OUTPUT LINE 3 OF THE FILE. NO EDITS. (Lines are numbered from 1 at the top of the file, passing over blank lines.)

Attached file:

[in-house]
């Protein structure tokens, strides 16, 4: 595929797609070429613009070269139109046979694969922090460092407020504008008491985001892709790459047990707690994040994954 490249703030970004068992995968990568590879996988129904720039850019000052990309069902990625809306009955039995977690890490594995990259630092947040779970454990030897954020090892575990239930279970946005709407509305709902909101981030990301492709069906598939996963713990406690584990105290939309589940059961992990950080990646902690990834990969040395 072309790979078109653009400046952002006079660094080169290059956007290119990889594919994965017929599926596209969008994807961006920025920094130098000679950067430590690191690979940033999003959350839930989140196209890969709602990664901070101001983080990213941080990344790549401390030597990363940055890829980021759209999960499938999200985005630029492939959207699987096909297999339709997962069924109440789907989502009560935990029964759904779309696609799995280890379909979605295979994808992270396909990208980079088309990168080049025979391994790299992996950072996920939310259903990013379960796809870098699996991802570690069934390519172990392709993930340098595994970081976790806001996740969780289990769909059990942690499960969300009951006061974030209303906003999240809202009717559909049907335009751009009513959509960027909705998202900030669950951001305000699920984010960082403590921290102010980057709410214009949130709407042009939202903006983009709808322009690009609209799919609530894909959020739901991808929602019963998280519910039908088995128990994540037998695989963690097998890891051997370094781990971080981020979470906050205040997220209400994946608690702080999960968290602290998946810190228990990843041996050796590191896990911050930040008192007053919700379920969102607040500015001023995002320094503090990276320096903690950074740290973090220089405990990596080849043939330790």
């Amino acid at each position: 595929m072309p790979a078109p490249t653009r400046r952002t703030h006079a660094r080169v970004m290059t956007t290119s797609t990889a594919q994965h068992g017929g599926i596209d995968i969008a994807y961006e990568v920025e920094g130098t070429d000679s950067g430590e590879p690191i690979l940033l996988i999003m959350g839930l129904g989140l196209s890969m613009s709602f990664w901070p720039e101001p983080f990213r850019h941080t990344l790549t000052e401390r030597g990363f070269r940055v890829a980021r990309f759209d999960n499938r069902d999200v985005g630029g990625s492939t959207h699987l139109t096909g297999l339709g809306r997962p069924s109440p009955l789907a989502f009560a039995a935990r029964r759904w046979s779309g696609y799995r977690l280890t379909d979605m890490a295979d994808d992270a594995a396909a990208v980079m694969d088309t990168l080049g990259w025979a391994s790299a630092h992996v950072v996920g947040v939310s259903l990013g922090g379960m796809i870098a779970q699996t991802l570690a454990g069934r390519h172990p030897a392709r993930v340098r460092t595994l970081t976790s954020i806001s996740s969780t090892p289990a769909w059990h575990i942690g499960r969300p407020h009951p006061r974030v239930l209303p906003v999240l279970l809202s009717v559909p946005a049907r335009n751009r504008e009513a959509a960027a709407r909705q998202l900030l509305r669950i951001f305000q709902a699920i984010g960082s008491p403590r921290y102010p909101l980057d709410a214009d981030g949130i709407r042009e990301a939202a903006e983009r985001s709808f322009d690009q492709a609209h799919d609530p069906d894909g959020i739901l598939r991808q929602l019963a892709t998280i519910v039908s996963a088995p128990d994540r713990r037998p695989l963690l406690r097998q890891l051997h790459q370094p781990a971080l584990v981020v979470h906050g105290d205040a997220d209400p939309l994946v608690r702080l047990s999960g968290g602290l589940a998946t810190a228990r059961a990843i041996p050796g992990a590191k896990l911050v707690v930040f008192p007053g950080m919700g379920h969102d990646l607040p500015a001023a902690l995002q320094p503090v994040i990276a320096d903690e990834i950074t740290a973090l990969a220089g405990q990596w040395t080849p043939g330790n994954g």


């Amino acid at each position: 595929m072309p790979a078109p490249t653009r400046r952002t703030h006079a660094r080169v970004m290059t956007t290119s797609t990889a594919q994965h068992g017929g599926i596209d995968i969008a994807y961006e990568v920025e920094g130098t070429d000679s950067g430590e590879p690191i690979l940033l996988i999003m959350g839930l129904g989140l196209s890969m613009s709602f990664w901070p720039e101001p983080f990213r850019h941080t990344l790549t000052e401390r030597g990363f070269r940055v890829a980021r990309f759209d999960n499938r069902d999200v985005g630029g990625s492939t959207h699987l139109t096909g297999l339709g809306r997962p069924s109440p009955l789907a989502f009560a039995a935990r029964r759904w046979s779309g696609y799995r977690l280890t379909d979605m890490a295979d994808d992270a594995a396909a990208v980079m694969d088309t990168l080049g990259w025979a391994s790299a630092h992996v950072v996920g947040v939310s259903l990013g922090g379960m796809i870098a779970q699996t991802l570690a454990g069934r390519h172990p030897a392709r993930v340098r460092t595994l970081t976790s954020i806001s996740s969780t090892p289990a769909w059990h575990i942690g499960r969300p407020h009951p006061r974030v239930l209303p906003v999240l279970l809202s009717v559909p946005a049907r335009n751009r504008e009513a959509a960027a709407r909705q998202l900030l509305r669950i951001f305000q709902a699920i984010g960082s008491p403590r921290y102010p909101l980057d709410a214009d981030g949130i709407r042009e990301a939202a903006e983009r985001s709808f322009d690009q492709a609209h799919d609530p069906d894909g959020i739901l598939r991808q929602l019963a892709t998280i519910v039908s996963a088995p128990d994540r713990r037998p695989l963690l406690r097998q890891l051997h790459q370094p781990a971080l584990v981020v979470h906050g105290d205040a997220d209400p939309l994946v608690r702080l047990s999960g968290g602290l589940a998946t810190a228990r059961a990843i041996p050796g992990a590191k896990l911050v707690v930040f008192p007053g950080m919700g379920h969102d990646l607040p500015a001023a902690l995002q320094p503090v994040i990276a320096d903690e990834i950074t740290a973090l990969a220089g405990q990596w040395t080849p043939g330790n994954g």